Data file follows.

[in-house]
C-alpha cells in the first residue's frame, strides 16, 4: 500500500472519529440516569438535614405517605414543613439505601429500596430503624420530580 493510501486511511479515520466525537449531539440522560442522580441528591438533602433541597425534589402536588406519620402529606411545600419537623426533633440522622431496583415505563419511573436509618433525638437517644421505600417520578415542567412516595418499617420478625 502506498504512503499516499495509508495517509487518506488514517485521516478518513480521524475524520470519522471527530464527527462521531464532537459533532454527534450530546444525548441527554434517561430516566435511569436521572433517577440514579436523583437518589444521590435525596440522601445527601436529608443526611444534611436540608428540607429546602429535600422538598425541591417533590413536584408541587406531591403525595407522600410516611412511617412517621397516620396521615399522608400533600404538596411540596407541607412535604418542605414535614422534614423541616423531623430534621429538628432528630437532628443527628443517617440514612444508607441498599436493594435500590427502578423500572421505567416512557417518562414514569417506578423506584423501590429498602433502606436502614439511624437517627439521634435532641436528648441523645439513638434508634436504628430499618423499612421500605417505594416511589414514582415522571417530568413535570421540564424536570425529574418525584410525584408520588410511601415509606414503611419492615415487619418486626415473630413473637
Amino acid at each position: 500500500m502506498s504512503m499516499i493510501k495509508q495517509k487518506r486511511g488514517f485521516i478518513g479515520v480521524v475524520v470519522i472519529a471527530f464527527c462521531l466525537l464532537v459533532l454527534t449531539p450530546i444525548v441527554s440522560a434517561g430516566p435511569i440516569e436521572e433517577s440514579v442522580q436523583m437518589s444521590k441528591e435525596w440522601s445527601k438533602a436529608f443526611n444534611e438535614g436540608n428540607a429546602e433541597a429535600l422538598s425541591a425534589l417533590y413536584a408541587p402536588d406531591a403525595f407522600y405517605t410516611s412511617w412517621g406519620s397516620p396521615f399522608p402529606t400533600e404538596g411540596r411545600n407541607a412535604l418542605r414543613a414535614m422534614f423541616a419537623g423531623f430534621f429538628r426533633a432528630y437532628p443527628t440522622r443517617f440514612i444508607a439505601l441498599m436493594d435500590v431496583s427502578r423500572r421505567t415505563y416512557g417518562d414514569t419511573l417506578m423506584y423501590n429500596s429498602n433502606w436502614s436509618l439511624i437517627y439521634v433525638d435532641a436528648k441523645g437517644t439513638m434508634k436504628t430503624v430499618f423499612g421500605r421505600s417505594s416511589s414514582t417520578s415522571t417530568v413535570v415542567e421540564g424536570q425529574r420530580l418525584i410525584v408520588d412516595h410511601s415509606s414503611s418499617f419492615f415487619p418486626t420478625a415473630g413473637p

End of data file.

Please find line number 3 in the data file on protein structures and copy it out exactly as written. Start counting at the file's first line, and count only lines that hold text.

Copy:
Amino acid at each position: 500500500m502506498s504512503m499516499i493510501k495509508q495517509k487518506r486511511g488514517f485521516i478518513g479515520v480521524v475524520v470519522i472519529a471527530f464527527c462521531l466525537l464532537v459533532l454527534t449531539p450530546i444525548v441527554s440522560a434517561g430516566p435511569i440516569e436521572e433517577s440514579v442522580q436523583m437518589s444521590k441528591e435525596w440522601s445527601k438533602a436529608f443526611n444534611e438535614g436540608n428540607a429546602e433541597a429535600l422538598s425541591a425534589l417533590y413536584a408541587p402536588d406531591a403525595f407522600y405517605t410516611s412511617w412517621g406519620s397516620p396521615f399522608p402529606t400533600e404538596g411540596r411545600n407541607a412535604l418542605r414543613a414535614m422534614f423541616a419537623g423531623f430534621f429538628r426533633a432528630y437532628p443527628t440522622r443517617f440514612i444508607a439505601l441498599m436493594d435500590v431496583s427502578r423500572r421505567t415505563y416512557g417518562d414514569t419511573l417506578m423506584y423501590n429500596s429498602n433502606w436502614s436509618l439511624i437517627y439521634v433525638d435532641a436528648k441523645g437517644t439513638m434508634k436504628t430503624v430499618f423499612g421500605r421505600s417505594s416511589s414514582t417520578s415522571t417530568v413535570v415542567e421540564g424536570q425529574r420530580l418525584i410525584v408520588d412516595h410511601s415509606s414503611s418499617f419492615f415487619p418486626t420478625a415473630g413473637p